The term phytoregulator is used for a chemical substance which
is an integral part of plant metabolism and in small concentrations
can activate or depress any developmental process in that plant.
Phytoregulators can be natural or synthetic. Higher plants generate
physiological active substances termed phytohormones. These natural
phytoregulators are synthesized by the plant itself and act in a
location distant from the source of production. There are several
phytohormone groups, the best known is the auxin group.
In plants, phytohormones control the intensity of metabolism, the
production of other phytohormones, production and decomposition
of pigments, displacement of certain substances into certain organs
or storage in them, elongation of the cell wall, the development
of flowers, and also growth and growth rate (with absence of individual
hormones leading to dwarfing and inhibition of development).
Auxins occur in all plants, most importantly indole-3-acetic acid.
Many plants also contain indole-3-aceticaldehyde, indole-3-butyric
acid, indole-3-acetonitrile and indole metabolic derivatives such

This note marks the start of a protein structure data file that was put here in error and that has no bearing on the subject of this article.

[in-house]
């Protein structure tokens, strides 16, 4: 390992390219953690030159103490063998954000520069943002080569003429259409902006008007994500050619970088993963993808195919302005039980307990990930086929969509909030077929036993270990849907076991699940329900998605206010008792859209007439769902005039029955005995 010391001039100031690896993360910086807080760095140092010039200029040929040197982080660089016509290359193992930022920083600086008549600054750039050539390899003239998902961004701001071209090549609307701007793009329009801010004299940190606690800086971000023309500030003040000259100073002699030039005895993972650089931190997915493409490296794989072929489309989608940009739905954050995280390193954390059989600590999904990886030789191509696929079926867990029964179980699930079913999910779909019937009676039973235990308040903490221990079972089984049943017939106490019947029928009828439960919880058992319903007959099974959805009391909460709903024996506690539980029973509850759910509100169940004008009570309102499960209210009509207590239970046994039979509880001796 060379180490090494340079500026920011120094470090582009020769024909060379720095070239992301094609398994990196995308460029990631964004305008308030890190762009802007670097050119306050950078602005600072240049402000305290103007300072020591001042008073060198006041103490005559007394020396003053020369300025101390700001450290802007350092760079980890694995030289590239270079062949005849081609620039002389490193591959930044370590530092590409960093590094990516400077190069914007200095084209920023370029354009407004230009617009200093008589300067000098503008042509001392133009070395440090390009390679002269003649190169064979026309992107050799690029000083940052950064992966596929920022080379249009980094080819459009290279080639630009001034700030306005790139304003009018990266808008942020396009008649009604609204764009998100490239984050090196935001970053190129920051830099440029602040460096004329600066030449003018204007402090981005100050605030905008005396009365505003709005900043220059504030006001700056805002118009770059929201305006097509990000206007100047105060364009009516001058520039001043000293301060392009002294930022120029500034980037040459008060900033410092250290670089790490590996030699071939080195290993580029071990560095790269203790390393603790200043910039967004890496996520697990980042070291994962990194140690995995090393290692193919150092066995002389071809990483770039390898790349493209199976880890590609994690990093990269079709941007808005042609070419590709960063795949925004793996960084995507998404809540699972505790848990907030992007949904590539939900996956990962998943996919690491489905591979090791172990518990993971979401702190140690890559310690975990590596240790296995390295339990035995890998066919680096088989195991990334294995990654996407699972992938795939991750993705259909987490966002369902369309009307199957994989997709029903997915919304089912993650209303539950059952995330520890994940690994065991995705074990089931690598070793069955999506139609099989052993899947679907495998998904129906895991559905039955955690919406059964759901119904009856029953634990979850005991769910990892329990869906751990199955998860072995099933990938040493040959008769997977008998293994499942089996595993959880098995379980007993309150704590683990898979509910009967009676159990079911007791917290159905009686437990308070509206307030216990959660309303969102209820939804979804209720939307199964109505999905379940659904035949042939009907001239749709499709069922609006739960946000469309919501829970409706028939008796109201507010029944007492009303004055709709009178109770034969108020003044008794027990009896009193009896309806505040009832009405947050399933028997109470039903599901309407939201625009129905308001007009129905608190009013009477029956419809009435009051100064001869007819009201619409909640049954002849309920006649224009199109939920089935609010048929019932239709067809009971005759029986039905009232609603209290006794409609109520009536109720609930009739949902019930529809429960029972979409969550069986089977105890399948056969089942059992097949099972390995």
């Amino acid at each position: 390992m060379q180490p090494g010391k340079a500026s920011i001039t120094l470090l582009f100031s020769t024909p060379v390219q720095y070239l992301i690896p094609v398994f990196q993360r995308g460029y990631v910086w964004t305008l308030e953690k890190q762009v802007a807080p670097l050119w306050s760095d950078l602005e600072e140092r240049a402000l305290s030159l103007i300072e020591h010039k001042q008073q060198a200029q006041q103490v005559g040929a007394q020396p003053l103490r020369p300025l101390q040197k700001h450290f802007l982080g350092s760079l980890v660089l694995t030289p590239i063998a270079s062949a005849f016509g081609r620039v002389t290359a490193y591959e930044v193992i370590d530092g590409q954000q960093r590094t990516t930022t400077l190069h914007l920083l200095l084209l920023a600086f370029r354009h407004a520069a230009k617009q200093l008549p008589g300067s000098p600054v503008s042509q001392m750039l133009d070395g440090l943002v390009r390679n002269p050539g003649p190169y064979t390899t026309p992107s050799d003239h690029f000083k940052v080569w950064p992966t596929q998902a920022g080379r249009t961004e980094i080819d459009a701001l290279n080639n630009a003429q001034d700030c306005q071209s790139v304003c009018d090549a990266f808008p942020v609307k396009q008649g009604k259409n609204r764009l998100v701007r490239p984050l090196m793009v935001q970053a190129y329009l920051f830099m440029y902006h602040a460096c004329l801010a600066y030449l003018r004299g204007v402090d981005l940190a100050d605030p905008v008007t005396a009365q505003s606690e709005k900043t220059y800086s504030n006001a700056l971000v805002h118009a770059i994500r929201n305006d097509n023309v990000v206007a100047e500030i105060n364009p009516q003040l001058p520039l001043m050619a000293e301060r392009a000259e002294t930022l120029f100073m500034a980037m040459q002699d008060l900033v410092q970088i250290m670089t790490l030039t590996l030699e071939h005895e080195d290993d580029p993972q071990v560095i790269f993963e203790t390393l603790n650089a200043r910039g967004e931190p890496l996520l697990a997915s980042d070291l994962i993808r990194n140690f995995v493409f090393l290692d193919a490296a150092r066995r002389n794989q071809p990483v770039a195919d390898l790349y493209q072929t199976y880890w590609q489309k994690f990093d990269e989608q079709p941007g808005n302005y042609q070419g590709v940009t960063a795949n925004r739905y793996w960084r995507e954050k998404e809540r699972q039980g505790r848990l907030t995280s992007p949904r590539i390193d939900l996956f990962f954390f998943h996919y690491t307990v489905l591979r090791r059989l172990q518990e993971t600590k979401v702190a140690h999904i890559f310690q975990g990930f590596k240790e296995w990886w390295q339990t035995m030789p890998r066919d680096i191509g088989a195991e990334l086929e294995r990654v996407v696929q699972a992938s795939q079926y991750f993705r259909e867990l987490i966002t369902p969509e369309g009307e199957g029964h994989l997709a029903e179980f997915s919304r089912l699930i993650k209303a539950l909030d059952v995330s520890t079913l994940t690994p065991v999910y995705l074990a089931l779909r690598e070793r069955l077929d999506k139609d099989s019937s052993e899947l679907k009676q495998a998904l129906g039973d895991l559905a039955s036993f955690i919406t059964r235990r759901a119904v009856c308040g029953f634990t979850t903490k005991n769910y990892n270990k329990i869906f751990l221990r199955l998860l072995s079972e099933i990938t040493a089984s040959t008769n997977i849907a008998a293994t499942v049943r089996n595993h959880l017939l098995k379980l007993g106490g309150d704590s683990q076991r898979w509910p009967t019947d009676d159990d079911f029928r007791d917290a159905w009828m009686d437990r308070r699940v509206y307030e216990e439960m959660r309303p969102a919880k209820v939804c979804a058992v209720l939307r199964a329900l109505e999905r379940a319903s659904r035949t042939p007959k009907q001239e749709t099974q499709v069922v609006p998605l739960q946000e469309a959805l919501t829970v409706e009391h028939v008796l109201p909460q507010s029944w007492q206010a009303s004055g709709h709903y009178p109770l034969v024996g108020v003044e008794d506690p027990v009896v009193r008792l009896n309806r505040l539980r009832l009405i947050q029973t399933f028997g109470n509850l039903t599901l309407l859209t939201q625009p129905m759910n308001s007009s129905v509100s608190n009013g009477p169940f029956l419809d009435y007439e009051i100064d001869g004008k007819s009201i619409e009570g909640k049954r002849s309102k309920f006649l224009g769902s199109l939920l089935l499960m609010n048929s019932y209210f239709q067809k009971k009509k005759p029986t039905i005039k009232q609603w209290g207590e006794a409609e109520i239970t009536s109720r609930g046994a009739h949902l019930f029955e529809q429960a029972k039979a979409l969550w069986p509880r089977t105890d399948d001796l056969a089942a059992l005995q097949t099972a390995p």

as 2-hydroxyindole-3-acetic acid and ethyl indole-3-acetate with
similar cell elongation action.
The principle auxin in higher plants is Indole-3-Acetic Acid (IAA).
This natural auxin is synthesized by the plant itself from the amino
acity tryptophan. There are several other naturally occurring auxins
in higher plants, although IAA is by far the most important.
Physiological Effects of IAA
- In high concentrations inhibition, in small concentrations promotion
of longitudinal cell growth and the related water absorption of
the cells. IAA causes a fairly rapid increase in the cell wall
extensibility in coleoptiles and young stems.
- Promotion of cell division of the meristematic tissue.
- Promotion of root formation even on tissues which do normally
form roots, but inhibition of growth, excpet in smallest concentrations.
- Promotion of callus formation and callus.
- Inhibition of budding and growth of auxiliary buds and bud formation.
- Influencing of leaf, flower and fruit shedding.
- Influencing of flower formation
- Formation of parthenocarpic fruit (seedless fruit).
- Promotion of respiration and protein formation.
The optimal tissue auxin concentration:
- For elongation growth is typically 10-5 to 10-6
parts per million
- For root growth 10-10 parts per million
- For bud growth 10-8 parts per million
- For flower promotion 10-4 parts per million
There are other classes of synthetic auxin analogs. These compounds,
such as alpha-(p-chlorophenoxy) isobutyric acid or PCIB, have little
or no auxin activity but specifically inhibit the effects of auxin,
i.e., anti-auxins. When applied to plants, anti-auxins may compete
with IAA for specific receptors, thus inhibiting normal auxin action.
This inhibition can be overcome by adding excess IAA.